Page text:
Wednesday, June 18, 2014

Searching for Rest, Renewal and Restoration

We enter into a season where busy schedules, full calendars, frequent car trips, and mounting To Do Lists grow. The summer season has always been one of increased activity for me. Regardless of what occurs during the other seasons, summer seems to be pumped full of family gatherings, parties, community events, and transitions. I look fondly upon these activities, these moments of life-building. Yet, in the midst of the BBQ's, pool parties, road trips, and holiday celebrations I find myself searching for renewal. When do we stop? When do we rest? Where are the places we find restoration? 
Within our community and many other faith communities around the globe we proudly hoist up Micah 6:8 as part of our mantra, that which has shaped our very ethos. We are a community driven to do justice, love kindness, and walk humbly with God. This scripture is embodied in our various outreach programs, Sunday School classes, and worship services. We are thinkers, we are doers, we are activists, teachers, and guides. We are constantly in the season of scriptural summer. Yet... I wondered if we have forgotten to balance Micah 6:8 with Exodus 20:8-11. Just as we are called to be active participants in embodying the reconciling kindom of God, we too are called to participate in sabbath. We are called to find space and time for rebirth and resurrection.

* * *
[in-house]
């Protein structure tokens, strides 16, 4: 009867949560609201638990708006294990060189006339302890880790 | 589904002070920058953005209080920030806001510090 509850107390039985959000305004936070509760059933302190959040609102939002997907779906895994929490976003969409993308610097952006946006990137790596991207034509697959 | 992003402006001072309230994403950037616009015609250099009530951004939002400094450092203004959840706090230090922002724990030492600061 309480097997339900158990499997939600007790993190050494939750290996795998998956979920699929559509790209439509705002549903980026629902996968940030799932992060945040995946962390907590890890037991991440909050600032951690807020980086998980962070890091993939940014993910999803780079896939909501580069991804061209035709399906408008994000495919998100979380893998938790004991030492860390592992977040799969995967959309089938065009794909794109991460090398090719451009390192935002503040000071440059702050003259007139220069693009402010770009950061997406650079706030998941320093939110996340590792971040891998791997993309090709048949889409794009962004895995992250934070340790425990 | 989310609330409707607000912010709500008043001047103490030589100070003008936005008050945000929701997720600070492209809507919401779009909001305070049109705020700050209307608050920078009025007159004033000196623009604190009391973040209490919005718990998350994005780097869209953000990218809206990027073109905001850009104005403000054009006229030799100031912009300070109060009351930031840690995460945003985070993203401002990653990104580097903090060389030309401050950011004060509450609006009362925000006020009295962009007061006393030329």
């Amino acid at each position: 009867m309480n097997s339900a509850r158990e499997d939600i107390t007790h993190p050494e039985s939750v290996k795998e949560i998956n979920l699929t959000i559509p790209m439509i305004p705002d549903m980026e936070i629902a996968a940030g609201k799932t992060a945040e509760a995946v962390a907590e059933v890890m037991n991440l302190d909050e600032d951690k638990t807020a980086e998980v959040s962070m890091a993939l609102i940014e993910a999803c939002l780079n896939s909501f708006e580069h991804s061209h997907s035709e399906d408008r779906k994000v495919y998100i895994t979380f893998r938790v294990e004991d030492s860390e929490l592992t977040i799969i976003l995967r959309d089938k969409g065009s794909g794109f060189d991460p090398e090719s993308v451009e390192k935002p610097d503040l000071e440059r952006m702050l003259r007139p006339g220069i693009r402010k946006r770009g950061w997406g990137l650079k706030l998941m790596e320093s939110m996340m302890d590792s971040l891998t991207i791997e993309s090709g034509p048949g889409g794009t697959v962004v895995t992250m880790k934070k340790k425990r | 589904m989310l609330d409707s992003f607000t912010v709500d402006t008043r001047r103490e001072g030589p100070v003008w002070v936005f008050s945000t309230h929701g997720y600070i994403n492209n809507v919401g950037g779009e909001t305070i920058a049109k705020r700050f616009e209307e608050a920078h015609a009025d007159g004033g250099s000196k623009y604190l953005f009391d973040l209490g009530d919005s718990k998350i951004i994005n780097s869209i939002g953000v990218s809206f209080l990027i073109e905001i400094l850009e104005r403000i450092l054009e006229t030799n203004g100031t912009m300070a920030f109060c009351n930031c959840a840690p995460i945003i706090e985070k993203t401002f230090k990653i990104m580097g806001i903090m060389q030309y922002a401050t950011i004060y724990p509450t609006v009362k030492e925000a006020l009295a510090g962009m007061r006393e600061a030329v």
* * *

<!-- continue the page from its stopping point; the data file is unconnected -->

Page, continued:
Consider the words of Abraham Joshua Heschel who said, “Learn to understand that the world has already been created and will survive without the help of man.  Six days a week we wrestle with the world, wringing profit from the earth; on the Sabbath we especially care for the seed of eternity planted in the soul.” Or perhaps Eugene Peterson, who said, "Sabbath is the biblical tool for protecting time against desecration.  It is the rhythmic setting apart of one day each week for praying and playing – the two activities for which we don’t get paid, but which are necessary for a blessed life.”
We all need time set apart from the chaotic rhythm of life. I would encourage you to find ways in your life to work to honor both callings, that of action and renewal. In the season of commotion find time to be, to play, to stop and become more aware of the beauty that surrounds you. May this week present you with opportunities for rest, renewal, and rejuvenation.

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